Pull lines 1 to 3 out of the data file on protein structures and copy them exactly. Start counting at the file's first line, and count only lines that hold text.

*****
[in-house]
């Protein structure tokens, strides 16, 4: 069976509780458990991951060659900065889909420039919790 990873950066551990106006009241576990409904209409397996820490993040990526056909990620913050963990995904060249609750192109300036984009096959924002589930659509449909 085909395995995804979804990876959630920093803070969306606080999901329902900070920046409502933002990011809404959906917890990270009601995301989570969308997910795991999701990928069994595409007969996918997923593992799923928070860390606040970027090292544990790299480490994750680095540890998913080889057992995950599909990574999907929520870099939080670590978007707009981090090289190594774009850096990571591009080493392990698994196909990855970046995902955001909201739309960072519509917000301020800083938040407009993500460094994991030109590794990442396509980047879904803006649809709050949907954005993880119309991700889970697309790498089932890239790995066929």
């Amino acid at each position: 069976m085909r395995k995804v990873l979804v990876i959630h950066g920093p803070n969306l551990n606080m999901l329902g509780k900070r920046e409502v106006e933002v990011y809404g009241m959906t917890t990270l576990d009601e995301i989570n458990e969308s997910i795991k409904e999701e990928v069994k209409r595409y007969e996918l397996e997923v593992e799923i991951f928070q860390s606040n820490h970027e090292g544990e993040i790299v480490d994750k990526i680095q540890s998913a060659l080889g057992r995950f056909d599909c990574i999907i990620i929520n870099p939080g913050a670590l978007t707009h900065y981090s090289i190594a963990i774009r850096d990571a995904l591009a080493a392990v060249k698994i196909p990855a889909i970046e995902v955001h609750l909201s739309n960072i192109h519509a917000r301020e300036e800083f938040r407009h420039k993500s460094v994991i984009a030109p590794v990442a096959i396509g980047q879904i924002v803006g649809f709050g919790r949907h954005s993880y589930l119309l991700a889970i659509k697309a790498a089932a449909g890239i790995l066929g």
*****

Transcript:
[in-house]
């Protein structure tokens, strides 16, 4: 069976509780458990991951060659900065889909420039919790 990873950066551990106006009241576990409904209409397996820490993040990526056909990620913050963990995904060249609750192109300036984009096959924002589930659509449909 085909395995995804979804990876959630920093803070969306606080999901329902900070920046409502933002990011809404959906917890990270009601995301989570969308997910795991999701990928069994595409007969996918997923593992799923928070860390606040970027090292544990790299480490994750680095540890998913080889057992995950599909990574999907929520870099939080670590978007707009981090090289190594774009850096990571591009080493392990698994196909990855970046995902955001909201739309960072519509917000301020800083938040407009993500460094994991030109590794990442396509980047879904803006649809709050949907954005993880119309991700889970697309790498089932890239790995066929």
């Amino acid at each position: 069976m085909r395995k995804v990873l979804v990876i959630h950066g920093p803070n969306l551990n606080m999901l329902g509780k900070r920046e409502v106006e933002v990011y809404g009241m959906t917890t990270l576990d009601e995301i989570n458990e969308s997910i795991k409904e999701e990928v069994k209409r595409y007969e996918l397996e997923v593992e799923i991951f928070q860390s606040n820490h970027e090292g544990e993040i790299v480490d994750k990526i680095q540890s998913a060659l080889g057992r995950f056909d599909c990574i999907i990620i929520n870099p939080g913050a670590l978007t707009h900065y981090s090289i190594a963990i774009r850096d990571a995904l591009a080493a392990v060249k698994i196909p990855a889909i970046e995902v955001h609750l909201s739309n960072i192109h519509a917000r301020e300036e800083f938040r407009h420039k993500s460094v994991i984009a030109p590794v990442a096959i396509g980047q879904i924002v803006g649809f709050g919790r949907h954005s993880y589930l119309l991700a889970i659509k697309a790498a089932a449909g890239i790995l066929g």